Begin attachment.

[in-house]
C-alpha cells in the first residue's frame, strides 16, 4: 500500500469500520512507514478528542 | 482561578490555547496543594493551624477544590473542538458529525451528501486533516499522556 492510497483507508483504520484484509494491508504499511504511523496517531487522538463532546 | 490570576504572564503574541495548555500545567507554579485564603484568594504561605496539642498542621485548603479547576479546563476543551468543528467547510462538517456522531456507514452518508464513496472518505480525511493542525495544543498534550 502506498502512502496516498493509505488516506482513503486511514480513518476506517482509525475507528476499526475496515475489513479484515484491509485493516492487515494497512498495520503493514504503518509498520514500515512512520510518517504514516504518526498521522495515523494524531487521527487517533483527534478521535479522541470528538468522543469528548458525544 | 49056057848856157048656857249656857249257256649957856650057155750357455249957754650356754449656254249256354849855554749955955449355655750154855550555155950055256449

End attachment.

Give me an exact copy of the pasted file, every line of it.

[in-house]
C-alpha cells in the first residue's frame, strides 16, 4: 500500500469500520512507514478528542 | 482561578490555547496543594493551624477544590473542538458529525451528501486533516499522556 492510497483507508483504520484484509494491508504499511504511523496517531487522538463532546 | 490570576504572564503574541495548555500545567507554579485564603484568594504561605496539642498542621485548603479547576479546563476543551468543528467547510462538517456522531456507514452518508464513496472518505480525511493542525495544543498534550 502506498502512502496516498493509505488516506482513503486511514480513518476506517482509525475507528476499526475496515475489513479484515484491509485493516492487515494497512498495520503493514504503518509498520514500515512512520510518517504514516504518526498521522495515523494524531487521527487517533483527534478521535479522541470528538468522543469528548458525544 | 49056057848856157048656857249656857249257256649957856650057155750357455249957754650356754449656254249256354849855554749955955449355655750154855550555155950055256449